Phase 2: The Chelton Drive Corridor
The Piedmont Pines Undergrounding Project, which was initiated in 1987, is broken into three phases (Ascot Drive corridor, Chelton Drive corridor and Castle Drive corridor) that, in total, are PG&E’s largest-ever undergrounding endeavor. Our project falls under California Public Utilities Commission (CPUC) Rule 20A. Rule 20A is an electric tariff (Cable and telephone companies have companion tariffs). Projects performed under Rule 20A are nominated by a city, county or municipal agency and discussed with the electrical provider as well as other utilities. The costs for undergrounding under Rule 20A are recovered through utility rates. This is a huge benefit to residents because utilities fund 100% of their construction from ratepayer’s fees allocated to each jurisdiction (City, Counties etc.) for utility undergrounding. Residents inside the boundary for an Undergrounding District will be asked to vote if they want to establish an Underground Assessment District to fund new street lights and related costs which account for 15 to 20% of the total project cost.
PPNA answers Nextdoor concerns
I can't afford it
Financing will be available; lien passed on to buyers if you decide to sell before it's paid off. Check with your insurance company to see if your homeowners rate can be reduced by the increased fire safety.
Construction chaos, noise and congestion
Traffic, emergency and other hazard mitigation plans are required and were managed flawlessly in Phase 1. Maximum traffic control wait time is 3 minutes, and rarely did anyone in Phase 1 have to wait that long.
Emergency evacuation would be slowed by construction interference and open trenches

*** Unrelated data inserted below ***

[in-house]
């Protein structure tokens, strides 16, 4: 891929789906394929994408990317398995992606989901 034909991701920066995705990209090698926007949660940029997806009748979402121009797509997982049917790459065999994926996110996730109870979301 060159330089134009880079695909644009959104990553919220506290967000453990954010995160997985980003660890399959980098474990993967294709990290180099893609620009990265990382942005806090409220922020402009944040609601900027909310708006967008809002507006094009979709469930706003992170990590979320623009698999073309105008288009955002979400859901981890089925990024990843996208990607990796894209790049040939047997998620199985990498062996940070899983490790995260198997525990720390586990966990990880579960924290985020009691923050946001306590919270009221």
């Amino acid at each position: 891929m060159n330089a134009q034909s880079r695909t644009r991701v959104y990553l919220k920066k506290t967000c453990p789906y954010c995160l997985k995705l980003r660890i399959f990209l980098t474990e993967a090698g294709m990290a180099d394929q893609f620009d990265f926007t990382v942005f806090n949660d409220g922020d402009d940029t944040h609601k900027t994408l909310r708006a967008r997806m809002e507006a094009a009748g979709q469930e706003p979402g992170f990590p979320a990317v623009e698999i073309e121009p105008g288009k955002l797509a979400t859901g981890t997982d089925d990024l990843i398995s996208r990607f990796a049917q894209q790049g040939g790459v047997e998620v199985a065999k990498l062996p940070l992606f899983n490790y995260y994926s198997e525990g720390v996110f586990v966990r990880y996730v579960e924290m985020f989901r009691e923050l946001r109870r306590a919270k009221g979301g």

Contingency plans to manage emergencies are required. Having traffic managers on site may well prove beneficial in managing an evacuation
Social justice--if wires bad here, what about the rest of Oakland?
We stepped aside our first place position on Oakland's very long waiting list to allow a project on MacArthur to precede our start of Phase 1. Before that, we stepped aside for the Fire area. Other areas of Oakland populate a very long list and will get their turn if their residents are willing to fund an assessment district to pay the City's share of the project
Why don't utilities pay 100%?
They do pay 100% of their own construction costs. What residents pay is reimbursement to the City for a new street lighting system and administration expenses. This keeps the cost from being spread across the entire tax base.
Outages are now limited to one or two a year. Is the expense worth it?
Such a drastic reduction in outages during one of our stormiest winters is testament to how big an impact Phase 1 alone has had. By the time all three phases are done, we will have far fewer outages and much greater fire safety
Frequently Asked Questions
What are the advantages of CPUC Rule 20A Undergrounding?
- Financial Benefits
- Utilities will pay for the work to underground all utilities and remove the existing structure (CPUC Rule 20A)
- Homeowners will only pay for new streetlights and associated administrative expenses
- Homeowners receive the big advantages of undergrounding for a relatively small cost
- Increased Safety
- Removing the existing overhead utilities removes the risk of fire from overhead transformers and downed wires in our tree-filled neighborhood
- New street lights will improve and enhance the distribution of light on our dark streets
- Improved Reliability
- Reduced power outages because of wind, weather, and/or falling trees
- Fiber optic cables will be undergrounded along with power lines and phones lines, so no disruptions from the elements to the Internet and cable TV